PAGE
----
Sounds like maybe they thought it was drones all along, but wanted to see if the effect had been replicate to be sure?

Article:
Scott Bray, deputy director of Naval Intelligence, played a video of one of the 2019 incidents in his opening remarks as an example of a solved UAP case. Mr. Bray explained that the footage from the 2019 event was “unresolved for several years.” After an entirely separate series of drone swarm events occurred "off a different coast,” the Navy was able to compare night vision footage and other data to determine that both incidents were caused by drones. Bray characterized their level of certainty as “reasonably confident,” and explained in later testimony that the group in charge of investigating the event was aware of studies that had replicated the relevant conditions.


And that Mick West guy got mentioned:

Article:
Bray stated that the aperture mechanism of the night vision scope created an optical effect responsible for the triangular appearance of the drones. Similar conclusions were reached by civilians shortly after the video was first leaked, notably by Mick West, who frequently analyzes purported UFO cases.
 
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jarlrmai

Senior Member
Just saw this:

Article:
After intense public speculation, stacks of official documents obtained via the Freedom Of Information Act, ambiguous statements from top officials, and an avalanche of media attention, it has now been made clear that the mysterious swarming of U.S. Navy ships off the Southern California coast in 2019 was caused by drones, not otherworldly UFOs or other mysterious craft. Raising even more questions, a similar drone swarm event has occurred off another coast, as well. These revelations came from top Department of Defense officials during a recent and much-anticipated house hearing on UFOs, which you can read all about here.


Sounds like maybe they thought it was drones all along, but wanted to see if the effect had been replicate to be sure?

Article:
Scott Bray, deputy director of Naval Intelligence, played a video of one of the 2019 incidents in his opening remarks as an example of a solved UAP case. Mr. Bray explained that the footage from the 2019 event was “unresolved for several years.” After an entirely separate series of drone swarm events occurred "off a different coast,” the Navy was able to compare night vision footage and other data to determine that both incidents were caused by drones. Bray characterized their level of certainty as “reasonably confident,” and explained in later testimony that the group in charge of investigating the event was aware of studies that had replicated the relevant conditions.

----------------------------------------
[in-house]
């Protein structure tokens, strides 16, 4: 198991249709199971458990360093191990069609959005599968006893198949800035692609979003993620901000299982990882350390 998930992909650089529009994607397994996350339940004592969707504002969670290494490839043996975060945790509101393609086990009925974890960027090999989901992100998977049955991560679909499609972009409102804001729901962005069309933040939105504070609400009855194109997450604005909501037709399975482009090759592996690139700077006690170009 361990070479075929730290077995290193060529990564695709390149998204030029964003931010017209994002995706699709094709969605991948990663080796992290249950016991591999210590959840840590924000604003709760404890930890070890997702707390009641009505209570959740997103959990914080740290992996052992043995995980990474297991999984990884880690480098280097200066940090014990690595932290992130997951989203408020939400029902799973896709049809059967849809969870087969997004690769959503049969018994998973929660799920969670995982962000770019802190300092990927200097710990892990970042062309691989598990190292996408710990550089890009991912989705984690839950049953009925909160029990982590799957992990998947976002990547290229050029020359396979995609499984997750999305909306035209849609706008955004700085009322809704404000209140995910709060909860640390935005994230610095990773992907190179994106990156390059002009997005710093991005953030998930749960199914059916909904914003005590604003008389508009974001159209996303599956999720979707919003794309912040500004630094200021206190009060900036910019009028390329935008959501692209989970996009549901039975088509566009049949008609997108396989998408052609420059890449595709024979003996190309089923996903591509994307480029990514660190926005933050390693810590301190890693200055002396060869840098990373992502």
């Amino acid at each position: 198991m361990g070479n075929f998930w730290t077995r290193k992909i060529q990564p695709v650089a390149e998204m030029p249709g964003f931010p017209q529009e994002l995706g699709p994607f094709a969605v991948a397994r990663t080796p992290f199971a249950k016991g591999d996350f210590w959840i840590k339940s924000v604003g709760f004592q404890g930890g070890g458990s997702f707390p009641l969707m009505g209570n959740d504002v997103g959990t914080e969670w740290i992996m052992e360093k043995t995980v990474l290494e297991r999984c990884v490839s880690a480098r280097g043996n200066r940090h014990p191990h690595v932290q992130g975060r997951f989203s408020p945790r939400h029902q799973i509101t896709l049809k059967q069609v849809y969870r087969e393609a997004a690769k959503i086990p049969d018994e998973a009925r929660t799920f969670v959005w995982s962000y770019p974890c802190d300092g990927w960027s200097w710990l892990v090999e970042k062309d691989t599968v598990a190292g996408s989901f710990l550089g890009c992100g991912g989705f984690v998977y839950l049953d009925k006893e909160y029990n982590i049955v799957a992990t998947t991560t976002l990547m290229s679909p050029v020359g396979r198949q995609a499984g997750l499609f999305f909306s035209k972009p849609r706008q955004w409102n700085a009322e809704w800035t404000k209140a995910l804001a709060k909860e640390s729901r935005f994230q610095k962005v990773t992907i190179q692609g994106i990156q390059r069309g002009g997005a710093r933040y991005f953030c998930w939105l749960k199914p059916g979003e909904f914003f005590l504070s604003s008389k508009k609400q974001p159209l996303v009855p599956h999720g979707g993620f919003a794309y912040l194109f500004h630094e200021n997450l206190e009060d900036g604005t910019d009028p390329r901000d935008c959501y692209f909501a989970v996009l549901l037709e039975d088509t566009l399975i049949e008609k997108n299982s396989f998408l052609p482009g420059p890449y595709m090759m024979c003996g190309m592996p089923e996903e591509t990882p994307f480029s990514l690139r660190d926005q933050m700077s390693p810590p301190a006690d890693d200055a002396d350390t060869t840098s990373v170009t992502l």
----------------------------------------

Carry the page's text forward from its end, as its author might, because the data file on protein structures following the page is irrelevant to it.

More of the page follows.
And that Mick West guy got mentioned:

Article:
Bray stated that the aperture mechanism of the night vision scope created an optical effect responsible for the triangular appearance of the drones. Similar conclusions were reached by civilians shortly after the video was first leaked, notably by Mick West, who frequently analyzes purported UFO cases.
They needed to separate the bokeh effect from the object, and they could have done it earlier given they would be able to get the exact equipment used. I still think it is more likely that the original video is an airliner than a drone. Not saying there were not also drones around but I think Mick's further analysis of that video shows a plane is more likely.
 

Ravi

Senior Member.
Over at reddit, of course the general response is "we don't trust it, they are lying".
This proves to me we will never progress. In no way will strong believers allow any other explanation and so the story will continue for the next x decades, surely.
 
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jackfrostvc

Active Member
Over at reddit, of course the general response is "we don't trust it, they are lying".
This proves to me we will never progress. In no way will strong believers allow any other explanation and so the story will continue for the next x decades, surely.

Brandolini's law is never more true than in UFOology

"The amount of energy needed to refute bullshit is an order of magnitude larger than to produce it."
 

jarlrmai

Senior Member
Over at reddit, of course the general response is "we don't trust it, they are lying".
This proves to me we will never progress. In no way will strong believers allow any other explanation and so the story will continue for the next x decades, surely.
Makes me wonder what effect a similar reveal for GIMBAL etc would have
 

Brian Dunning

New Member
I skimmed The Drive article this morning. The Drive pisses me off... they always start with the most extraordinary explanation, and present it as "now proven" and allow no room for alternate explanations.

I'm still not persuaded by the "drones with all their lights turned on to attract attention" against a backdrop of incoming Transpac airliners. The photos in the article though are interesting and thought provoking, at least that one is.
 

Mendel

Senior Member.